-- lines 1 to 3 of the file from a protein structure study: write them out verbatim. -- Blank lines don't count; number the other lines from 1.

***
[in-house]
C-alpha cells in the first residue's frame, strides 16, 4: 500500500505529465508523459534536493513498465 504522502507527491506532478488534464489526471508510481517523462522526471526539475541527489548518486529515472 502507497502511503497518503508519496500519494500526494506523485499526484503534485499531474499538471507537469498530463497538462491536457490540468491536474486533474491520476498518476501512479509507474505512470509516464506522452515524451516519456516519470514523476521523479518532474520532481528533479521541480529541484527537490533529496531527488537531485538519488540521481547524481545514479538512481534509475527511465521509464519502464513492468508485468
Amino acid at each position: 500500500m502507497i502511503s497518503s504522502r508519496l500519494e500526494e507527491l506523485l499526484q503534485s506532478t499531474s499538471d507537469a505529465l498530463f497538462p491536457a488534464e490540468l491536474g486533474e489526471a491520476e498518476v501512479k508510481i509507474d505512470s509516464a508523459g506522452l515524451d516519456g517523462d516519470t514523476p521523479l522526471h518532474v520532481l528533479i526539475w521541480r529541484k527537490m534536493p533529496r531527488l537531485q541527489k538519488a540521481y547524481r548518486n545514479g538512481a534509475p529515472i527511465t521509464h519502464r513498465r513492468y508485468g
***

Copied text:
[in-house]
C-alpha cells in the first residue's frame, strides 16, 4: 500500500505529465508523459534536493513498465 504522502507527491506532478488534464489526471508510481517523462522526471526539475541527489548518486529515472 502507497502511503497518503508519496500519494500526494506523485499526484503534485499531474499538471507537469498530463497538462491536457490540468491536474486533474491520476498518476501512479509507474505512470509516464506522452515524451516519456516519470514523476521523479518532474520532481528533479521541480529541484527537490533529496531527488537531485538519488540521481547524481545514479538512481534509475527511465521509464519502464513492468508485468
Amino acid at each position: 500500500m502507497i502511503s497518503s504522502r508519496l500519494e500526494e507527491l506523485l499526484q503534485s506532478t499531474s499538471d507537469a505529465l498530463f497538462p491536457a488534464e490540468l491536474g486533474e489526471a491520476e498518476v501512479k508510481i509507474d505512470s509516464a508523459g506522452l515524451d516519456g517523462d516519470t514523476p521523479l522526471h518532474v520532481l528533479i526539475w521541480r529541484k527537490m534536493p533529496r531527488l537531485q541527489k538519488a540521481y547524481r548518486n545514479g538512481a534509475p529515472i527511465t521509464h519502464r513498465r513492468y508485468g